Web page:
The island of Nipah, Indonesia's outermost territory, has been given a fresh lease on life as an agreed baseline for Indonesia's maritime border with Singapore, after extensive reclamation work carried out by the government, a Foreign Ministry official said Wednesday.
Arief Havas Oegroseno, the Foreign Ministry's director general for international treaties and legal affairs, said the government had worked on the revitalization of Nipah Island, which will be developed for various purposes, including as a traffic monitoring base for anchoring vessels.
Nipah Island, part of the Riau Islands province off Sumatra, became a center of controversy in 2003 after environmentalists claimed an estimated 300 million cubic meters of sand had been dredged from seabed around it and sold to Singapore each year for its coastal expansion works that boomed from 1999.
Concerns have arisen that if the island disappears below sea level during high tides, it would risk Indonesia losing the maritime boundary that had been negotiated with Singapore since 2005.
A previous government report said Nipah only measured a total of 0.62 hectares when the tide came in, and expanded to 60 hectares during low tides.
"The island has now been brought far above sea level, just like before. We can already have buildings developed there and it has also been divided into several zones for different purposes," Havas said.
He added Nipah Island had a huge potential to be developed as an anchorage area, where vessels could anchor temporarily before entering Singapore, Malaysia or Indonesia.
"Nipah can be developed to become a traffic control area for anchored vessels. We need to finalize what we have to develop on the island , but the most promising is to make it an anchorage area," he said.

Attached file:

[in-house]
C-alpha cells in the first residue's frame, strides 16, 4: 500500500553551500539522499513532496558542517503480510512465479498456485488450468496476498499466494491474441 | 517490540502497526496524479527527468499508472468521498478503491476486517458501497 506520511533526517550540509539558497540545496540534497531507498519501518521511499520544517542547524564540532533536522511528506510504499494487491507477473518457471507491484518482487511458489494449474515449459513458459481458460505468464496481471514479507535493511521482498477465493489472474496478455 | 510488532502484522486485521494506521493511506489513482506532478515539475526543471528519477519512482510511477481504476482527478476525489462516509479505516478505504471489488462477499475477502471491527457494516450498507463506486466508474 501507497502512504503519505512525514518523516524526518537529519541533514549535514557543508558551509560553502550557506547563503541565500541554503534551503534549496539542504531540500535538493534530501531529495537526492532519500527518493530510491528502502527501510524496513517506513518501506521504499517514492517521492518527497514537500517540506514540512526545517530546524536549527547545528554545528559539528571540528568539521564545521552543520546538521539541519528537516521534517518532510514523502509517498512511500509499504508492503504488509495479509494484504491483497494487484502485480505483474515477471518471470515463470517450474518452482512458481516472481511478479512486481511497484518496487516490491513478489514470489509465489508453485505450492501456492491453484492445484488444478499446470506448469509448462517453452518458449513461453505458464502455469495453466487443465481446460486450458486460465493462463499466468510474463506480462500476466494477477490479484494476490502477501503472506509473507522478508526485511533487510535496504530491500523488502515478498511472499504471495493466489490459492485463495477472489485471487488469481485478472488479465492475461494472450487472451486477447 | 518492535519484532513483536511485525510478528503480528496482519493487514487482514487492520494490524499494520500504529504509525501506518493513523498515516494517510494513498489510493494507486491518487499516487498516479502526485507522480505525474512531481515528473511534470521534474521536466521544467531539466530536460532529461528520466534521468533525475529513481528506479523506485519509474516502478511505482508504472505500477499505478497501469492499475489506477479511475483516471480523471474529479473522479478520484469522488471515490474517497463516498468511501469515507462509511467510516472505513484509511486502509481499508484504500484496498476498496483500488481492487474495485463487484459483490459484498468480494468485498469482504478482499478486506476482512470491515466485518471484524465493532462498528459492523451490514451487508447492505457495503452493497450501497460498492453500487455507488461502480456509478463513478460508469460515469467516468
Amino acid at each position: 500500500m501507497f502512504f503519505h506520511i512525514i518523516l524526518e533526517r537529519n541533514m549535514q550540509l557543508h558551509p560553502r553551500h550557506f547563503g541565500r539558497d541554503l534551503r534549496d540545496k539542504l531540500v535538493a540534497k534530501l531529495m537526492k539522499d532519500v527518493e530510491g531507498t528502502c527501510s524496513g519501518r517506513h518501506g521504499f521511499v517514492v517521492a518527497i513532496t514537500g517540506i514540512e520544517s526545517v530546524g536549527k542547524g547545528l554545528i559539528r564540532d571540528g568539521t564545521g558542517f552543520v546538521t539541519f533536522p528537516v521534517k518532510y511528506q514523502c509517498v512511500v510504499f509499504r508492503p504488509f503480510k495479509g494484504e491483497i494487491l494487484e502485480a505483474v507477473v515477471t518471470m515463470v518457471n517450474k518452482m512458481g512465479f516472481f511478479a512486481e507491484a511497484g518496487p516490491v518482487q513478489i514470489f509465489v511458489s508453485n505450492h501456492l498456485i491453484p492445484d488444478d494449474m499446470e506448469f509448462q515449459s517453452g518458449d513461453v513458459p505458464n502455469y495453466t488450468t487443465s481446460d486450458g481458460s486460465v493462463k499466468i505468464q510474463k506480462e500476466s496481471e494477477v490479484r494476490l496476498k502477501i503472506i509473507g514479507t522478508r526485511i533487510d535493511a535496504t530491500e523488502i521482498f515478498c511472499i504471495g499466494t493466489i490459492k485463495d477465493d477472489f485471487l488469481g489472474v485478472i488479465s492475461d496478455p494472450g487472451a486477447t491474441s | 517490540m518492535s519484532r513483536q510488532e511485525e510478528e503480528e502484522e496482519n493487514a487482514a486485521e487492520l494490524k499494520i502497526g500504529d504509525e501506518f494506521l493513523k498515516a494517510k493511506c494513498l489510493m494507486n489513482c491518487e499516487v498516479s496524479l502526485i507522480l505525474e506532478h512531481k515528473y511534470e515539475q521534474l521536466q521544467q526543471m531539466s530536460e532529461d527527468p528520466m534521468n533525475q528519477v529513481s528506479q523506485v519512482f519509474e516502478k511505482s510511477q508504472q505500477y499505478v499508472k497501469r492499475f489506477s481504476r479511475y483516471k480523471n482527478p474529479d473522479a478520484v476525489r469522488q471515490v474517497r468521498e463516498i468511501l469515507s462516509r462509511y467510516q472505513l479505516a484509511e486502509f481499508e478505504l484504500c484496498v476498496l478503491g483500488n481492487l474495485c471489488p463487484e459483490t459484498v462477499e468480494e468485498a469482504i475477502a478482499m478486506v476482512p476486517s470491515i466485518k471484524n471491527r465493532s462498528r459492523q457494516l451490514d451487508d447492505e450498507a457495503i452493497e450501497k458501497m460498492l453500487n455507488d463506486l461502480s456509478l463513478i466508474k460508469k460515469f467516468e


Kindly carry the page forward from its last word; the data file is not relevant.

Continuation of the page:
Indonesia will proceed with a fresh round of maritime negotiations with Singapore, after the signing of a deal on the western boundary of Nipah, which led Singapore to redraw its baseline from Sultan Shoal Island.
Havas said Indonesia would still propose the same principle at the negotiation, that it would not recognize reclaimed shoreline as the basis to determine a border. Singapore has reclaimed Jurong Island, Tuas View and Changi, mostly with sand imported from Indonesia's Riau Islands.
The Singaporean government said in 2007 the reclamation works would not be a factor in boundary negotiations with Indonesia.
"We also stick to the 1982 UNCLOS *United Nations Convention on the Law of the Sea*, one chapter of which deals with the baselines of an archipelagic nation," he said.
An archipelagic state may draw straight baselines joining the outermost points of its most outlying islands and drying reefs, provided that within such baselines are included the main islands.
Havas said Indonesia would propose drawing an eastern boundary line from Batam Island that would divide it from Singapore's Changi.
"Besides the Batam-Changi segment, we also have one more eastern segment, which is that between Indonesia's Bintan *in the Riau Islands* and Singapore's Pedra Branca and its waters," he said.
"For the Batam-Changi segment, we are ready to negotiate, while for the Bintan-Pedra Branca segment, we are awaiting the outcome of negotiations between Singapore and Malaysia, because just south of Pedra Branca lies Malaysia's Middle Rock and South Ledge, which is still under dispute between the two countries. The completion of the whole negotiation could take a while," said Havas.
The International Court of Justice last year awarded to Singapore Pedra Branca and Middle Rock to Malaysia after decades of dispute between the two countries.